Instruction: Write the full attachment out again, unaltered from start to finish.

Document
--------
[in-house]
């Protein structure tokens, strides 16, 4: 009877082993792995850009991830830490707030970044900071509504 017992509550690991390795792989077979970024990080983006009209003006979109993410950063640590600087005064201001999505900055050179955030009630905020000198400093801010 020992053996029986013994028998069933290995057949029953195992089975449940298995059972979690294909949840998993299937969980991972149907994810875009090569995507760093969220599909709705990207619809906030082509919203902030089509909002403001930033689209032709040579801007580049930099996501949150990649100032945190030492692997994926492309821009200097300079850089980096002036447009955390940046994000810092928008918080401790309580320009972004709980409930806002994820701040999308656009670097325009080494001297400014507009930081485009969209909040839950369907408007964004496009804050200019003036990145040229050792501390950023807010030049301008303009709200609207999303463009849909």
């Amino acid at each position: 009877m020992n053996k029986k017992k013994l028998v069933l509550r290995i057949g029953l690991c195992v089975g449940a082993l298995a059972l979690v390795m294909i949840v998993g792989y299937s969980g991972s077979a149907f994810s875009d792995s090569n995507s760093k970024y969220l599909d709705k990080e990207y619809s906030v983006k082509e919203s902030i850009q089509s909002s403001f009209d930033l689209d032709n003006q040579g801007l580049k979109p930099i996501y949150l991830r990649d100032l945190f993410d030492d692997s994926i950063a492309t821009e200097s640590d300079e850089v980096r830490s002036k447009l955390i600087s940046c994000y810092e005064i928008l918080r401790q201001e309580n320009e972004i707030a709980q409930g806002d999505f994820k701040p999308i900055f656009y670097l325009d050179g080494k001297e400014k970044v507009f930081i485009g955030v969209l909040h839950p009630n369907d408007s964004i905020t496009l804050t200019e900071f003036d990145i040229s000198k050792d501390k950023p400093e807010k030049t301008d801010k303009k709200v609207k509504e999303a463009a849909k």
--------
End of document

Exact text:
[in-house]
């Protein structure tokens, strides 16, 4: 009877082993792995850009991830830490707030970044900071509504 017992509550690991390795792989077979970024990080983006009209003006979109993410950063640590600087005064201001999505900055050179955030009630905020000198400093801010 020992053996029986013994028998069933290995057949029953195992089975449940298995059972979690294909949840998993299937969980991972149907994810875009090569995507760093969220599909709705990207619809906030082509919203902030089509909002403001930033689209032709040579801007580049930099996501949150990649100032945190030492692997994926492309821009200097300079850089980096002036447009955390940046994000810092928008918080401790309580320009972004709980409930806002994820701040999308656009670097325009080494001297400014507009930081485009969209909040839950369907408007964004496009804050200019003036990145040229050792501390950023807010030049301008303009709200609207999303463009849909």
């Amino acid at each position: 009877m020992n053996k029986k017992k013994l028998v069933l509550r290995i057949g029953l690991c195992v089975g449940a082993l298995a059972l979690v390795m294909i949840v998993g792989y299937s969980g991972s077979a149907f994810s875009d792995s090569n995507s760093k970024y969220l599909d709705k990080e990207y619809s906030v983006k082509e919203s902030i850009q089509s909002s403001f009209d930033l689209d032709n003006q040579g801007l580049k979109p930099i996501y949150l991830r990649d100032l945190f993410d030492d692997s994926i950063a492309t821009e200097s640590d300079e850089v980096r830490s002036k447009l955390i600087s940046c994000y810092e005064i928008l918080r401790q201001e309580n320009e972004i707030a709980q409930g806002d999505f994820k701040p999308i900055f656009y670097l325009d050179g080494k001297e400014k970044v507009f930081i485009g955030v969209l909040h839950p009630n369907d408007s964004i905020t496009l804050t200019e900071f003036d990145i040229s000198k050792d501390k950023p400093e807010k030049t301008d801010k303009k709200v609207k509504e999303a463009a849909k």